Drumpf Dynasty, Season 3, no spoilers


Peter Eisner

I would have thought by now, well into the third season of the dystopic fantasy drama, Drumpf Dynasty, we would have seen the emergence of a true antagonist to the antic leading man in this improbable story of power run amok.

Season one, subtitled “This American Carnage Will End,” operated as any drama must – introducing us to the danger, then drawing out unsuspected story lines and introducing ephemeral characters. For a time, one suspected that the show would have a precipitous ending after one season when the larger than life chief investigator, Big Jim, is fired and then prepares to tell all. All the while, the script was preparing us exactly for that letdown – not so much the work of the madcap leader, but the people around him would never speak the words of the Hans Christian Anderson fairy tale: “The Emperor Has No Clothes.”

The ironic and confounding title for season two, Razdelyay i Vlastvuy – Russian for “Divide and Conquer” – gave us a further hint. The emperor was not the boss of all bosses — there were other powers more in control and the debt had to be paid. Personally, I saw season two as a bit of a snooze. We got a comprehensive view of the madcap palace and the people coming and going, mostly going. All the while, you expected something to happen, but nothing did happen.

Now as the third season winds down, there are more tantalizing elements. We learn that the emperor is isolating himself, his self-control is evaporating and his elemental cruelty and indecency are increasingly evident to even the people who have embraced his fantasies for so long. The story has been improbable all along – you keep believing that someone, anyone with a modicum of star power will take the simple step of pulling at the right thread, which will quickly unravel and level the emperor standing there, fat and naked, for the world to see.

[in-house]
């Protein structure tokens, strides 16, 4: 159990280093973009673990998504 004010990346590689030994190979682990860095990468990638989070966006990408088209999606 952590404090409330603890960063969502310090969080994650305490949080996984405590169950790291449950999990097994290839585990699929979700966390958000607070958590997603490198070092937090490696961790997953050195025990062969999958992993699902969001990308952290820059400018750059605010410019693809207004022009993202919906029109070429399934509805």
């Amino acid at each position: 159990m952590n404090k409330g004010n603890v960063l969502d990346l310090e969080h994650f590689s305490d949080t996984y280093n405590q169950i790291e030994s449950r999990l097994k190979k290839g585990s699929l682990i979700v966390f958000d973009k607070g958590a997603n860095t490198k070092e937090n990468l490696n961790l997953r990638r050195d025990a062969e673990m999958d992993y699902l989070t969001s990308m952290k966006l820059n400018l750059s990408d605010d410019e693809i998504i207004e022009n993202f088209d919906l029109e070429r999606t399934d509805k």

Personally, I thought that season three, “This is the end of my presidency,” really would be the end of the series – that they wouldn’t renew – especially after Craggy Bob delivered the goods for all the world to see. I expected Craggy Bob to be a more solid character, but Robert DeNiro apparently wasn’t available and the role fell to a lesser actor. That reminds us once more – the original idea of emperor is supposedly more important than the reality of any fool who happens to be seated on the throne. Now, I’m not so sure that the writers have found a way to write the finale, even when they give you more clues.

The most recent surprising element comes from General Jack, the retired military man who could blow the whole story sky high. Jack lets us know that he has seen the emperor as he really is: “a man of limited cognitive ability, dubious behavior,” a danger to our allies, a menace to the idea of democracy. That is one step away from doing it, but then General Jack tells us that he believes in “devoir de reserve.” That’s French, not Russian. It means “the duty of silence.”

I was really confused by this episode. It points to a season four, and maybe beyond—none of which are needed. It tells us that General Jack knows the emperor is butt-neked, and that we all know this is true – all of us, blue team, red meanies and the people who claim to be chartreuse. But General Jack says that the time isn’t right – he knows that the emperor is not his own man, is not always fully “Being There,” is trading on his power for the future, is a coward, and his inner child will destroy anything in his path. But General Jack tells us this just isn’t the time.

What I learned and everyone should know from ancient times, through vaudeville and sitcoms, is that there is a “rule of three.” Audiences are attuned to it and they get exhausted afterward. “Veni, vidi, vici,” said Caesar. “I came, I saw, I conquered,” check, the emperor has done that. Aristotle described the three elements as dramatic unity of time, place and action. Check, season three is for action. “Meet me at camera three,” Jon Stewart used to say. This bullshit has gone on long enough.

I have a question for General Jack and everyone else who could pull the plug on a show that has captured the stage and is now eating up the scenery: we are exhausted and driven mad with the emperor’s antics. Enough is enough. My compulsion to watch Drumpf Dynasty has dissolved away. I’m sick of it. If not now, when?





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